One of my colleagues sent me an article in the Financial Times from March 17 entitled “How to save a penalty: the truth about football’s toughest shot. On star goalie Diego Alves, game theory and the science of the spot kick.” I found the article interesting for two reasons.
- It has a fun discussion of the psychology and game theory of taking penalty kicks. It points to the paper by Ignacio Palacios-Huerta in which he shows that professional soccer players take penalties in a way that is consistent with Nash equilibrium (or minmax) behavior. The FT article also includes an interesting interview with Ignacio Palacios-Huerta and his “analysis of ideal penalty-taking strategies for the then Chelsea manager Avram Grant before the Champions League final against Manchester United in 2008.”
- The FT article highlights Diego Alves, Valencia’s goalkeeper, and argues that he is particularly good at stopping penalties. The FT article argues that Diego Alves’ stopping record (he stopped 22 of 46 penalties – a very high number compared to the average stopping rate of 25% of all goalkeepers combined) cannot be explained by chance alone.
In this blog post I want to comment on the 2nd point. It is actually wrong. And it is wrong for an interesting reason. Moreover the mistake made is very easy to make and is a very common one.
Für diejenigen, die es verpasst haben oder es noch einmal sehen wollen! Hier ist ein Video meiner Antrittsvorlesung an der Universität Graz, vom 19. Oktober 2016:
“Rationales Entscheiden bei Radikaler Unsicherheit“. Der Vortrag beruht auf meiner Arbeit “Abraham Wald’s Complete Class Theorem and Knightian Uncertainty“.
I was recently able to help family friends, a father and daughter, with a little family conflict using a bit of microeconomics. The problem was this. The daughter, let’s call her Marianne (not her real name) needed dental work. Her Austrian dentist was fully prepared to fix Marianne’s dental problem for a fee in the neighborhood of € 1000. Marianne’s father, let’s call him Franz (not his real name), tends to go to a dentist in a neighboring country and is very happy with his service there. He ascertained that his dentist would charge something in the neighborhood of € 100 for the same dental work. Marianne is a 20 year old student and still relies on her father to pay things such as dental bills for her. When I met them recently they were arguing over which dentist she should go to. In what follows I will explain their positions, and how a little bit of microeconomics helped with the resolution of this conflict, why it worked, and when it would not necessarily work.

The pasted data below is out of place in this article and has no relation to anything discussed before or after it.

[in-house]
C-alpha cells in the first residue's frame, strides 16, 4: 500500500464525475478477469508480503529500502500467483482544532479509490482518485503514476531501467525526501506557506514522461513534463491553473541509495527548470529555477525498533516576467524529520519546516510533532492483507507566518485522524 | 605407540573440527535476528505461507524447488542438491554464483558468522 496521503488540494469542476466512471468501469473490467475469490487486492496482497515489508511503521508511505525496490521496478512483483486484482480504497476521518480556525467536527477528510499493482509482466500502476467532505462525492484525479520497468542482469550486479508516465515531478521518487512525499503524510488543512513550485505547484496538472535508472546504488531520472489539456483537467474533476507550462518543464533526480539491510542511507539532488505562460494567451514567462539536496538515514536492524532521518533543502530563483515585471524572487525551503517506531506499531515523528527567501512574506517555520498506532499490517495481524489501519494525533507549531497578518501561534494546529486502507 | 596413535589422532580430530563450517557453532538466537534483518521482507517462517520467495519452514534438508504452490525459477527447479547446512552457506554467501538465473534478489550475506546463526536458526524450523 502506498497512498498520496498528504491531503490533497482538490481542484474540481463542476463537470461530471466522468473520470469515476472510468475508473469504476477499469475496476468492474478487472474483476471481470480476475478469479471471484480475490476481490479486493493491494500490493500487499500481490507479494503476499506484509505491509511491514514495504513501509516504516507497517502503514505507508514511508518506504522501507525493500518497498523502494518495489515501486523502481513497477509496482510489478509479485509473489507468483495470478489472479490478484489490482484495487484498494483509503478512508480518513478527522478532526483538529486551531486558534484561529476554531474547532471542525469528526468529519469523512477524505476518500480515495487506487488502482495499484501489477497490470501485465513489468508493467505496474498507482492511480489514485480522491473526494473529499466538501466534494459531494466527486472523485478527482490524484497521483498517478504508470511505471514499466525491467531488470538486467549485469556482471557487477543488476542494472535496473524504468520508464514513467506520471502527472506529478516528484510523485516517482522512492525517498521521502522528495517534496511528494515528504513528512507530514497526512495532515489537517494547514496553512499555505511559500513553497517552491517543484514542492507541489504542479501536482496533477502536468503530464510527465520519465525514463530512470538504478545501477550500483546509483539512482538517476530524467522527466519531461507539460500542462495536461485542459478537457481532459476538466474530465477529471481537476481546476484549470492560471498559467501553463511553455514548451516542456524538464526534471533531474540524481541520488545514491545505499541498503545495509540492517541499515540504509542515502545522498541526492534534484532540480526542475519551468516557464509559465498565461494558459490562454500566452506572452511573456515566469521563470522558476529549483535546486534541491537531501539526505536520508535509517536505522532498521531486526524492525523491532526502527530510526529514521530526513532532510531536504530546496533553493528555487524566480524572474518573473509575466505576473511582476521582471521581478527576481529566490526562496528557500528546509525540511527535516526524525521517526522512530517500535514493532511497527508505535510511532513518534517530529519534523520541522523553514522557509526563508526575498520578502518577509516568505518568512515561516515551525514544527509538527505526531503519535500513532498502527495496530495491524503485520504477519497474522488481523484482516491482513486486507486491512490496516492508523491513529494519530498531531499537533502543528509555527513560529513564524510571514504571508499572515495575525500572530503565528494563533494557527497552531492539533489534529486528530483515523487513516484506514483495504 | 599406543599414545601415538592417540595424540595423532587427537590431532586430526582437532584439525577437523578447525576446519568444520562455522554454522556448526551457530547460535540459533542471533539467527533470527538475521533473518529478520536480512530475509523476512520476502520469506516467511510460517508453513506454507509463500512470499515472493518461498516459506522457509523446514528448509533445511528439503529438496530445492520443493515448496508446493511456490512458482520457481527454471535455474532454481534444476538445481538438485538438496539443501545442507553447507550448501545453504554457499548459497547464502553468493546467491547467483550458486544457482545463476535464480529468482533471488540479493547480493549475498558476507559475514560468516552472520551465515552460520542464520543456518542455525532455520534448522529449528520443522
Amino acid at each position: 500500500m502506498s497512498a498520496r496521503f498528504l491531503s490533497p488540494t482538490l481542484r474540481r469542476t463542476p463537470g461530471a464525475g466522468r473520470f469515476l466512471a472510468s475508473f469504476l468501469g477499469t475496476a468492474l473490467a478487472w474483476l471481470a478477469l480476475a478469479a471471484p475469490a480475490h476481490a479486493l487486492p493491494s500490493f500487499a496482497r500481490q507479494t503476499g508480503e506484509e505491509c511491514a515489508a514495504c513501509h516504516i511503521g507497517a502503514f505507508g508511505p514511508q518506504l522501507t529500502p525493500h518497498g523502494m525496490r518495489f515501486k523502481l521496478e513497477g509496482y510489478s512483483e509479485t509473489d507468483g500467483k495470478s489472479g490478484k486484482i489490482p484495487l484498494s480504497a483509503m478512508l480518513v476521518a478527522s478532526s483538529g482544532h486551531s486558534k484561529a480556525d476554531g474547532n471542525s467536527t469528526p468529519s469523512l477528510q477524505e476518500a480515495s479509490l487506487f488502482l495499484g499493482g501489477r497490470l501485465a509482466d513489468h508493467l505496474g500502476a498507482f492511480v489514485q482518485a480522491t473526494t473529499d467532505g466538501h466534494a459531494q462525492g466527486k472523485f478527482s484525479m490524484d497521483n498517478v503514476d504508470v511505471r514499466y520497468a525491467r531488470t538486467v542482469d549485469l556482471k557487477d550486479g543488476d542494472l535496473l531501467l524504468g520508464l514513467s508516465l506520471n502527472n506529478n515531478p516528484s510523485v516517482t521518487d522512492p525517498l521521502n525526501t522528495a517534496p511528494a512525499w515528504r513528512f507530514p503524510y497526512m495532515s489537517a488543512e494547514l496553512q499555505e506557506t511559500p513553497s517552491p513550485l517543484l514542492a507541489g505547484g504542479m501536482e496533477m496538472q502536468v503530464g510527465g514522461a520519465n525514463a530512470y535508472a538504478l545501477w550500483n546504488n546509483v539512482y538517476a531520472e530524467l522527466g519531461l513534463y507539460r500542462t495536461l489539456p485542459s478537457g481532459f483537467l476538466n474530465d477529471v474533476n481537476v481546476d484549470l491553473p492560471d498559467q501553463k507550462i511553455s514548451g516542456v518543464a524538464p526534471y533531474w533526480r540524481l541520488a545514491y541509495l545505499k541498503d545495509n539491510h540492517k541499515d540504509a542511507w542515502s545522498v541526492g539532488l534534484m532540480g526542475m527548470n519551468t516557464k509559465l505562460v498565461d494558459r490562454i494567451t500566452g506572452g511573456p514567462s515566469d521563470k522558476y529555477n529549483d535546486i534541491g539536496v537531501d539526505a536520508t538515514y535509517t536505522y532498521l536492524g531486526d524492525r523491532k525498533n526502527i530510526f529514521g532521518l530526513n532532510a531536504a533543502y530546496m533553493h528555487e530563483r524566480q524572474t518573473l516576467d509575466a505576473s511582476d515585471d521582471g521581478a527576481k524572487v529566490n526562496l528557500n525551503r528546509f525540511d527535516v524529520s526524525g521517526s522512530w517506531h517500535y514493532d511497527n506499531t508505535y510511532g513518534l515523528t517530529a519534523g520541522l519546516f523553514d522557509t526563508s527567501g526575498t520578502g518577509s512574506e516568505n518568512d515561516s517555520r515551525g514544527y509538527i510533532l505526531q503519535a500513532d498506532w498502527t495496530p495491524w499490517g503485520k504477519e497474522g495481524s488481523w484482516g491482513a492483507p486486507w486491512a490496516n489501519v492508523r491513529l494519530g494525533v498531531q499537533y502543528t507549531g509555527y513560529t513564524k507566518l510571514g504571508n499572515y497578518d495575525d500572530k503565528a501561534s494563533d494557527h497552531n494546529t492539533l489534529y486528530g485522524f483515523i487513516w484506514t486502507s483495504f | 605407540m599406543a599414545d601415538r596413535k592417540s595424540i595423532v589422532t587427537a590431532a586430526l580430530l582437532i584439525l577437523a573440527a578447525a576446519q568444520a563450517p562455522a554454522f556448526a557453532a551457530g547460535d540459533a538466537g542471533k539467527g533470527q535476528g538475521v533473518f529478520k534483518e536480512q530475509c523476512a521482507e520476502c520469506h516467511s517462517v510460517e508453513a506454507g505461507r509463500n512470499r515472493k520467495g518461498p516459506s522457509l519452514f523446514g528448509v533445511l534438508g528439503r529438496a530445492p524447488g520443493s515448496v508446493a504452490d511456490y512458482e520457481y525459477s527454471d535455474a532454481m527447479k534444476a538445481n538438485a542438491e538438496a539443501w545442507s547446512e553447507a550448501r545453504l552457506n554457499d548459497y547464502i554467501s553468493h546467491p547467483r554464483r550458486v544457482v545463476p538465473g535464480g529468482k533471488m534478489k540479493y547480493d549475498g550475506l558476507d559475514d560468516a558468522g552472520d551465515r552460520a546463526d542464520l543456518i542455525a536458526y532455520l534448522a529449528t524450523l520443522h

There is a period of time each summer when many members of my wife’s fairly large family all come together in one large house. People take turns (to some degree) cooking dinner. In this post I describe what happens when dinner is ready and try to explain it using a bit of game theory.
Heute habe ich per Post die neueste Ausgabe des German Economic Review, ein „Special Issue in Honor of Reinhard Selten’s 85th birthday“ bekommen und gleichzeitig zu meiner Trauer erfahren, dass Reinhard Selten, einer der Begründer der modernen Spieltheorie und Wirtschaftsnobelpreistäger 1994 (gemeinsam mit John Nash und John Harsanyi), gerade vor einigen Tagen verstorben ist. Die Wirtschaftswissenschaften haben damit einen ihrer bedeutendsten Vertreter verloren.
This is about driving on Cornish lanes (small roads in Cornwall, UK). I offer two things in this post: informed casual observations (in place of rigorous data collection) about how people navigate these lanes and a bit of game theory to explain my casual observations.
A number of the Brexit (Leave) supporters are now unhappy with the actual outcome of the 23 June Referendum.
Is it because they were made aware of some new information? Apparently not all the promises that were made by the Leave campaign will be honored.
It is, however, possible that a second Referendum could change the result even if there were no new information about the consequences of a possible British EU exit. This possibility is to do with strategic thinking.
The typical voting model of a zero one decision (stay or leave the EU, in the present case) is such that all voters simply have a preference over the two outcomes. Some prefer to stay, some prefer to leave. If this is the case, voters do not have to engage in deep strategic thinking to simply vote their preference. In game theory jargon “voting for one’s preferred outcome is a (weakly) dominant strategy”. The referendum will then simply demonstrate which of the two outcomes is favored by more people. Another referendum without any new information cannot change the result.
In the present case, however, many voters started googling “What is the EU?” only after the result of the Referendum became clear. Could it be that at least some of the leave voters did not really want to leave but simply wanted to make a statement of dissatisfaction? If this is the case, then some voters’ preferences could be as follows. Yes, they would prefer to stay in the EU, but they would like the result to be close. If you have such preferences and think that the result will be clearly in favor of staying in the EU – the bookies always saw Stay as the much more likely outcome – then you might cast your vote for the Leave campaign.
If enough people think so, then the ultimate outcome could be paradoxical. A majority of people vote to leave even though a majority of people actually prefer to stay. If this is the case a second referendum might correct this and reveal the true sentiment of British voters on the EU.